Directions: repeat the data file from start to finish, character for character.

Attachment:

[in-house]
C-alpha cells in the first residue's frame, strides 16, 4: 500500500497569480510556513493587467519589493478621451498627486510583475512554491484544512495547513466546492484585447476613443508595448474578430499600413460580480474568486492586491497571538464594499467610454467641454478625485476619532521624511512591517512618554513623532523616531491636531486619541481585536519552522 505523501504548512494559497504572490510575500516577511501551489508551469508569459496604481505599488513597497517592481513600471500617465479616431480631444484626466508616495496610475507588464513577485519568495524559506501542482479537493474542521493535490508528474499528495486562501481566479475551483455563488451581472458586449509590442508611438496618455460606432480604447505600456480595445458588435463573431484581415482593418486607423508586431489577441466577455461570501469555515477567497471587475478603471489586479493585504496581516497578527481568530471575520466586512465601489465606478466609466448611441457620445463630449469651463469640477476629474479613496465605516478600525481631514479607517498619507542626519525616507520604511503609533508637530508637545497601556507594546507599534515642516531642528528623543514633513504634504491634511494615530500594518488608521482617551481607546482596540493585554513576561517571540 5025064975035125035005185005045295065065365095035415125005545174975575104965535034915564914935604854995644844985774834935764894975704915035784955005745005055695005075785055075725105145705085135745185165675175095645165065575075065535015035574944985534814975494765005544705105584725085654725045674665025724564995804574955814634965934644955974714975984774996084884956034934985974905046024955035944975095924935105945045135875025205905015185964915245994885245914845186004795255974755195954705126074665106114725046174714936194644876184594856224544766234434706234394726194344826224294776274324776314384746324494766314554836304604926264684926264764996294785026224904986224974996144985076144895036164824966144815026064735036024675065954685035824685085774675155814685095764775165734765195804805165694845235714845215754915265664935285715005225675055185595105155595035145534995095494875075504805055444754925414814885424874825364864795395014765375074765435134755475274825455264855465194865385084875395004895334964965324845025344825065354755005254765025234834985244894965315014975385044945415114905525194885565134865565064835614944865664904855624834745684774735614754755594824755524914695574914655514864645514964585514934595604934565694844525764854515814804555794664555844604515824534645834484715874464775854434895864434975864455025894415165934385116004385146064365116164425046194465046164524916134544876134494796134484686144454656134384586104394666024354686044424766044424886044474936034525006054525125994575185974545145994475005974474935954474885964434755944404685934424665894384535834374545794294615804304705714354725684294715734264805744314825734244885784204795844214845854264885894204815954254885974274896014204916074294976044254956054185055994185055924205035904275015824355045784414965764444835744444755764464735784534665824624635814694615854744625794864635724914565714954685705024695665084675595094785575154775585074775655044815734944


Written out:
[in-house]
C-alpha cells in the first residue's frame, strides 16, 4: 500500500497569480510556513493587467519589493478621451498627486510583475512554491484544512495547513466546492484585447476613443508595448474578430499600413460580480474568486492586491497571538464594499467610454467641454478625485476619532521624511512591517512618554513623532523616531491636531486619541481585536519552522 505523501504548512494559497504572490510575500516577511501551489508551469508569459496604481505599488513597497517592481513600471500617465479616431480631444484626466508616495496610475507588464513577485519568495524559506501542482479537493474542521493535490508528474499528495486562501481566479475551483455563488451581472458586449509590442508611438496618455460606432480604447505600456480595445458588435463573431484581415482593418486607423508586431489577441466577455461570501469555515477567497471587475478603471489586479493585504496581516497578527481568530471575520466586512465601489465606478466609466448611441457620445463630449469651463469640477476629474479613496465605516478600525481631514479607517498619507542626519525616507520604511503609533508637530508637545497601556507594546507599534515642516531642528528623543514633513504634504491634511494615530500594518488608521482617551481607546482596540493585554513576561517571540 5025064975035125035005185005045295065065365095035415125005545174975575104965535034915564914935604854995644844985774834935764894975704915035784955005745005055695005075785055075725105145705085135745185165675175095645165065575075065535015035574944985534814975494765005544705105584725085654725045674665025724564995804574955814634965934644955974714975984774996084884956034934985974905046024955035944975095924935105945045135875025205905015185964915245994885245914845186004795255974755195954705126074665106114725046174714936194644876184594856224544766234434706234394726194344826224294776274324776314384746324494766314554836304604926264684926264764996294785026224904986224974996144985076144895036164824966144815026064735036024675065954685035824685085774675155814685095764775165734765195804805165694845235714845215754915265664935285715005225675055185595105155595035145534995095494875075504805055444754925414814885424874825364864795395014765375074765435134755475274825455264855465194865385084875395004895334964965324845025344825065354755005254765025234834985244894965315014975385044945415114905525194885565134865565064835614944865664904855624834745684774735614754755594824755524914695574914655514864645514964585514934595604934565694844525764854515814804555794664555844604515824534645834484715874464775854434895864434975864455025894415165934385116004385146064365116164425046194465046164524916134544876134494796134484686144454656134384586104394666024354686044424766044424886044474936034525006054525125994575185974545145994475005974474935954474885964434755944404685934424665894384535834374545794294615804304705714354725684294715734264805744314825734244885784204795844214845854264885894204815954254885974274896014204916074294976044254956054185055994185055924205035904275015824355045784414965764444835744444755764464735784534665824624635814694615854744625794864635724914565714954685705024695665084675595094785575154775585074775655044815734944